An archaistic gold and silver-inlaid bronze ‘Double-Ram’ vessel, zun, Ming-Early Qing Dynasty, 14th-17th century. Estimate $60,000 – $80,000. Price Realized $329,000. Photo Christie’s Image Ltd 2014
The vessel is heavily cast in the shape of two addorsed rams sharing the same hollow body that is raised on four legs and from which rises an oblong neck decorated in gold and silver inlay on each side with a taotie mask below a band of diagonal scrolls. The body is inlaid with scales and the legs with archaistic motifs above three bow-string bands. An archaistic two-character inscription is cast inside the neck. 11½ in. (29.2 cm.) high.
Provenance: Heber Reginald Bishop (1840-1902).
James Cunningham Bishop (1870-1932).
Mary Cunningham Bishop Peabody (1893-1980).
James Bishop Peabody (1922-1977), and thence by descent to the present owner.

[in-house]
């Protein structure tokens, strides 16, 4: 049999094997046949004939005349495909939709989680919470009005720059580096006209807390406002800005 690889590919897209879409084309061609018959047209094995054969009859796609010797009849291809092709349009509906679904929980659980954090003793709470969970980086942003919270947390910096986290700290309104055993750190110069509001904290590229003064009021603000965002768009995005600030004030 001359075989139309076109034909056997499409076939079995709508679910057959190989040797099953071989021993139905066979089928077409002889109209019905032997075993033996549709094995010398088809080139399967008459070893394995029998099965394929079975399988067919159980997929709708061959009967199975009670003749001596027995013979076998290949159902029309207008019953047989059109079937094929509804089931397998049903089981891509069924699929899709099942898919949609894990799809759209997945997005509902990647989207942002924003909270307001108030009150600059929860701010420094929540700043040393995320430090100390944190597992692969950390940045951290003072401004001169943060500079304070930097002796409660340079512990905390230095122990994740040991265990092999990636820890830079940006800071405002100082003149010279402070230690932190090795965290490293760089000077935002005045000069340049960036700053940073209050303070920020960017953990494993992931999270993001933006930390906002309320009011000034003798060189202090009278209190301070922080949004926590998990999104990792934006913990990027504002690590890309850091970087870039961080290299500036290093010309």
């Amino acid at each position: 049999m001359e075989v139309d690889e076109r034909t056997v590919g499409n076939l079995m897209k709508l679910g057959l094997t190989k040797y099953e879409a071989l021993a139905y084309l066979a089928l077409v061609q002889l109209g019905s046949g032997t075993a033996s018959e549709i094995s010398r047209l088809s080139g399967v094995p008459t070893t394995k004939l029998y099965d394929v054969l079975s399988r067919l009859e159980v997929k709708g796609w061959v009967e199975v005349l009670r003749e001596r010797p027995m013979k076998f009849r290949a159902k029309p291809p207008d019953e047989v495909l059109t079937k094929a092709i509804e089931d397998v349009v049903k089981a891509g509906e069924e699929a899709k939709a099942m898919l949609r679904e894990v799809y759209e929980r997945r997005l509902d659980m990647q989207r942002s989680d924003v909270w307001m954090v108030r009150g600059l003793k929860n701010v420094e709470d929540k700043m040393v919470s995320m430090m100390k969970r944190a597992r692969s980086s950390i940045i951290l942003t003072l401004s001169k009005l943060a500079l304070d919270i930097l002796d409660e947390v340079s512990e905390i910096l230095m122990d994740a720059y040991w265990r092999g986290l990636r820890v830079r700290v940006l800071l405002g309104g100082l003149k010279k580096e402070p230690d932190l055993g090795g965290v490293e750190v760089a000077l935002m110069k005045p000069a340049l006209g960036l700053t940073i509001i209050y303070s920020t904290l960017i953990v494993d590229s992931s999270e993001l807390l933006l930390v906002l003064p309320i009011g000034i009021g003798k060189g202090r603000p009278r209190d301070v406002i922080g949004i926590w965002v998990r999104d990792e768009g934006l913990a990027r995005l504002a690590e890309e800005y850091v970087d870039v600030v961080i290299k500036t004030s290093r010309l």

Property from the collection of Mrs. James Bishop Peabody
Notes: The shape and decoration of this unusual vessel are based on late Shang dynasty bronze zun of double-ram shape, two of which are in public museums, and both of which are illustrated by Robert W. Bagley in Shang Ritual Bronzes in the Arthur M. Sackler Collections, The Arthur M. Sackler Foudation, 1987; one in the Nezu Museum, Japan, p. 122, fig. 175, the other in the British Museum, p. 121, fig. 173. The present vessel has been quite faithful to these early prototypes, despite interpreting the decoration with gold and silver inlay. See, also, the gold and silver-inlaid bronze double-ram zun in the National Palace Museum illustrated in Through the Prism of the Past, Taipei, 2003, p. 146, no. III-10, where it is dated Ming to early Qing.
Christie’s. FINE CHINESE CERAMICS AND WORKS OF ART, 18 – 19 September 2014, New York, Rockefeller Plaza.